Now starting from the back end of the shell 5/8 inch forward center punch and drill 1/2 inch for the auxiliary steam connection. At 3-13/16 inch from back edge drill another 1/2 inch hole for the dry pipe stand pipe. 9/16 inch forward of this is the center of the dome and in a 1-1/2 inch circle drill about 10 or 12 holes 3/16 inch diameter to let the steam enter the dome but keeping the splashes down and the shell is not locally weakened by the large hole otherwise used. At 7-7/8 inch drill a 3/8 inch hole for the feed inlet flange. And at about 1-1/4 inch back from the front end of the shell another 3/8 inch hole to take the socket of the bell bracket flange. A 3/8 inch hole can be drilled at each side of the firebox to take the flowdown and washout plugs or two blow downs if you like.

We now need to make the dry pipe and throttle gland block, etc, as this must be put in before the tube assembly can be put in the shell for keeps. The front end piece is turned down 7/8 inch bronze rod. Face, center drill 23/64 inch and ream 3/8 inch. Leaving 1/2 inch length full diameter run in parting tool until you've reduce it down to 5/8 inch diameter. Turn along for 3/4 inch and part off. Now make the throttle seat from the same 7/8 inch stock. Face center, drill 3/16 inch for 1/2 inch deep. Turn down 1/8 inch length of it to a spigot fit in the 3/8 inch reamed hole and face joint surface flat. Take a light scrape off the valve seat with a tool set to approximately 45 degrees. Part over all. Drill a 1/4 inch cross hole to break into the 3/16 inch steam way into which the 1/4 inch copper steam pipe to cylinder will be brazed. Now drill three 9/64 unch holes around the rim missing the steam way out. Put the two parts of the throttle together spot the holes, drill 7/64 inch and tap number 6-32. Under the dome there is a block of any scrap of old brass as its on a TEE. It is drilled 3/8 inch right through and cross drilled 21/64 inch and tap 1/8 inch pipe thread for the stand pipe to the dome.

The throttle gland block is 3/4 inch diameter and setting it over in the four jaw so it is 3/8 inch eccentric, face, center, drill 1/8 inch for 1-1/2 inch deep. Open out with a 1/4 inch drill for 3/8 inch deep. For the packing box. Part off 1-3/8 inch over all. REverse in chuck using the shank of the 1/8 inch drill in the hole to center up to and drill 3/8 inch for 7/8 inch deep.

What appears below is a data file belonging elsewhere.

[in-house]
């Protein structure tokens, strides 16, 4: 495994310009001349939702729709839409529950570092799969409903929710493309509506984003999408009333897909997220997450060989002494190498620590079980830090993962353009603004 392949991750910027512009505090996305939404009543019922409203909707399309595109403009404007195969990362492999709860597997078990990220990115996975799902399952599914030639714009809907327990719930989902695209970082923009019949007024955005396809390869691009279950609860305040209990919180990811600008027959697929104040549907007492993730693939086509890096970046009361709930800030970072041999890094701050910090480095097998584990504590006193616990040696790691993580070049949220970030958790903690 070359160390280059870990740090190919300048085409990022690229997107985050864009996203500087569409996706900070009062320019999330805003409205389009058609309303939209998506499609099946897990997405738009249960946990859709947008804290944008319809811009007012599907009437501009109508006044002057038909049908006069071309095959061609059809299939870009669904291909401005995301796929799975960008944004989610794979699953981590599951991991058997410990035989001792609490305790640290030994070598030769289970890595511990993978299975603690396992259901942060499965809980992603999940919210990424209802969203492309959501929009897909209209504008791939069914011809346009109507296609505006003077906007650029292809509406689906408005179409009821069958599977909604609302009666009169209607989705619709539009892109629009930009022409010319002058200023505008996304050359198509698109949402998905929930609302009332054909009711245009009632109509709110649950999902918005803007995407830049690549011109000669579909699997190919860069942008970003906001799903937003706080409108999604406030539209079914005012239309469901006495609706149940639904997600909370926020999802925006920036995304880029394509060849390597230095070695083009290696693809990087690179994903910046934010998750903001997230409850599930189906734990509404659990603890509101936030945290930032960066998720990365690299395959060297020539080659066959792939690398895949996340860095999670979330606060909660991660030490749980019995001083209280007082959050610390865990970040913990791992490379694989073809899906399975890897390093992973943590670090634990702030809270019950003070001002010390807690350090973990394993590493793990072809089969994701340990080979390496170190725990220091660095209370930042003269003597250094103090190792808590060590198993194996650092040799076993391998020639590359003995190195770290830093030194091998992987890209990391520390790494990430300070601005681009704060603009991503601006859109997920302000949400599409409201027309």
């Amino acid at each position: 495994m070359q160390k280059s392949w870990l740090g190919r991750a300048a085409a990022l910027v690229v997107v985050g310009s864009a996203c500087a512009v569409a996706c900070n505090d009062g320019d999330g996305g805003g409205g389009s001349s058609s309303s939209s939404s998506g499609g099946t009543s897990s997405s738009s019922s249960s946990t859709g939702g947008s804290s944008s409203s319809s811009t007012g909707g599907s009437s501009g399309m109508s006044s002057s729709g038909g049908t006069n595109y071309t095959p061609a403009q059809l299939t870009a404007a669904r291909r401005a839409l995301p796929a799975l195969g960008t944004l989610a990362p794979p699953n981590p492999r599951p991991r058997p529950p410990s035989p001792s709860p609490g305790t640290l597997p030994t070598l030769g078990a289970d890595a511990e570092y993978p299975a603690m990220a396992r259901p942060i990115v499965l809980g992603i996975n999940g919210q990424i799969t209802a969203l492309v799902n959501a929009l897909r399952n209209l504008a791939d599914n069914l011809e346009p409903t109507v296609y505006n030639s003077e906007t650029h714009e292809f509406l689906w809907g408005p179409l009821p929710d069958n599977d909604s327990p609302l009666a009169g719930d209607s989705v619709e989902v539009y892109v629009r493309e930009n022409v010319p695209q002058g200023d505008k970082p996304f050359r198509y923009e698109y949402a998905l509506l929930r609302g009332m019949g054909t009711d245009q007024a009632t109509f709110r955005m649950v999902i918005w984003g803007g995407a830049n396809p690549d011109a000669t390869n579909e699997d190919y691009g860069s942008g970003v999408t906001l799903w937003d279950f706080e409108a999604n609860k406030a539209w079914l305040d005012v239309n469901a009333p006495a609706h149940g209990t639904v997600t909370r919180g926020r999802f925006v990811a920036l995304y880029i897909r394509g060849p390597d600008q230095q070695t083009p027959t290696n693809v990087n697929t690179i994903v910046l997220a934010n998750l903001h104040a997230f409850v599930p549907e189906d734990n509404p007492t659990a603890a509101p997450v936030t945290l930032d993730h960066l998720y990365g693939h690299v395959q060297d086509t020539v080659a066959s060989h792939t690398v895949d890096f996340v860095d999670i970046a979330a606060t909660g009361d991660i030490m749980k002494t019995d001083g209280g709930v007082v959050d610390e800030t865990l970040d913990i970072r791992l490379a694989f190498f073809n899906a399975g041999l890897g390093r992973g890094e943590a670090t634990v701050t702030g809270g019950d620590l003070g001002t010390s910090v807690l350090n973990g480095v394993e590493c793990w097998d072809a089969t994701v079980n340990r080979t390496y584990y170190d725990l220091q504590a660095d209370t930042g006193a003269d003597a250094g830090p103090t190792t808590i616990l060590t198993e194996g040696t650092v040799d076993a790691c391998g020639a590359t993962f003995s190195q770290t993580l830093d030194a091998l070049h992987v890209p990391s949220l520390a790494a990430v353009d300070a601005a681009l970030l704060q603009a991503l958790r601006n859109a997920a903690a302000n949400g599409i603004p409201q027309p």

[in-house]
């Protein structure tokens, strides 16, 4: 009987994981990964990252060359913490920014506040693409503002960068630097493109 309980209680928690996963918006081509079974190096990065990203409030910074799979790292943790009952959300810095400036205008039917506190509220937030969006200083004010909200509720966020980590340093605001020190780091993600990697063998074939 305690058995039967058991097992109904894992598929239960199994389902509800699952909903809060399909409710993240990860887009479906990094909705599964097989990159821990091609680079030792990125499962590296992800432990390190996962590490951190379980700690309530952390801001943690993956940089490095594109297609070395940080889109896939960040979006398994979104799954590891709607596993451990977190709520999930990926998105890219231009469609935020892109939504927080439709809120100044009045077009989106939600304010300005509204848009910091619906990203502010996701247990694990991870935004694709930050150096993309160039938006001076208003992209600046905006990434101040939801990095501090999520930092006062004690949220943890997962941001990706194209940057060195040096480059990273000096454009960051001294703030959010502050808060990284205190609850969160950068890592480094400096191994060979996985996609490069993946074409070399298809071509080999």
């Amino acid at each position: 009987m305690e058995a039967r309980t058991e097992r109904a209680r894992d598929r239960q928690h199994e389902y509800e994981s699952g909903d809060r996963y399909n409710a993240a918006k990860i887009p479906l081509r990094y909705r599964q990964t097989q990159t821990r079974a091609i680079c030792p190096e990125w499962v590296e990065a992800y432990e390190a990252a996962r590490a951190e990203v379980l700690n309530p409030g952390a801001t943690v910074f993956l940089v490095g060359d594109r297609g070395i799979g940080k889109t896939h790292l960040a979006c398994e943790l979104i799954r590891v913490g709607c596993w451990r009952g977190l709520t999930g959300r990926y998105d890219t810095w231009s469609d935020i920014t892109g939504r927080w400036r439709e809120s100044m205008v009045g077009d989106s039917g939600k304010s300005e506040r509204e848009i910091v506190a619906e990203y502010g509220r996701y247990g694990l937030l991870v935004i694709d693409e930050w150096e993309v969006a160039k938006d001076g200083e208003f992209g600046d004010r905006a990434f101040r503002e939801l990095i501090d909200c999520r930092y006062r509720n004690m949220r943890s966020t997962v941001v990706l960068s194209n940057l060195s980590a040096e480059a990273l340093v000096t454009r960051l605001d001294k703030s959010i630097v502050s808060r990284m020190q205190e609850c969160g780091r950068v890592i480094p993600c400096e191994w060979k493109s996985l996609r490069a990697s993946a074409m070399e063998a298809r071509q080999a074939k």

Now look at the back head drawing and you'll see the way it has to go, i.e., heavy side on the left. On the top in this position file a flat to provide a flat surface to start the drill on and locate the center of it in relation to the hole in shell allowing the back to stand 1/16 inch pround of the backhead. Drill and tap 1/8 inch pipe thread. Screw in a nipple to get the line up and, using this as vertical, scribe a horizontal line across the end cutting the center of the throttle rod hole and a vertical line ditto on which to drill the gland holes 3/8 inch over to the left drill 7/64 inch and tap number 6 for the throttle fulcrum to screw in. Now turn the gland from 9/16 inch brass having a 1/4 inch diameter spigot 1/4 inch long and drilling 1/8 inch for throttle rod. While some full size locos have round gland flanges, I rpefer the oval ones so as you've had practice on the cylinder glands, do likewise. Drill the stud holes 5/64 inch place gland in box and set it vertical by the scribed line, spot, drill and tap 0-80. You may feel these are awfully small but they're still over scale and strong enough with ordinary care. The studs and nuts should be all brass as there is no oil here and drips of water will rust up steel studs and nuts all to easy. Don't fit stud until brazed in.

Cut off two pieces of 3/8 inch copper tube 2-1/2 inch and 7 inch long for the dry pipe. If it fits loosely in the 3/8 inch holes swell it a little so it will hold where put and proceed to set it all up in place so the TEE piece comes in line under the 1/2 inch hole under the auxiliary steam stand pipe will line up with the hole in the shell for it. Set the front end flange around so steam outlet hole from throttle is horizontal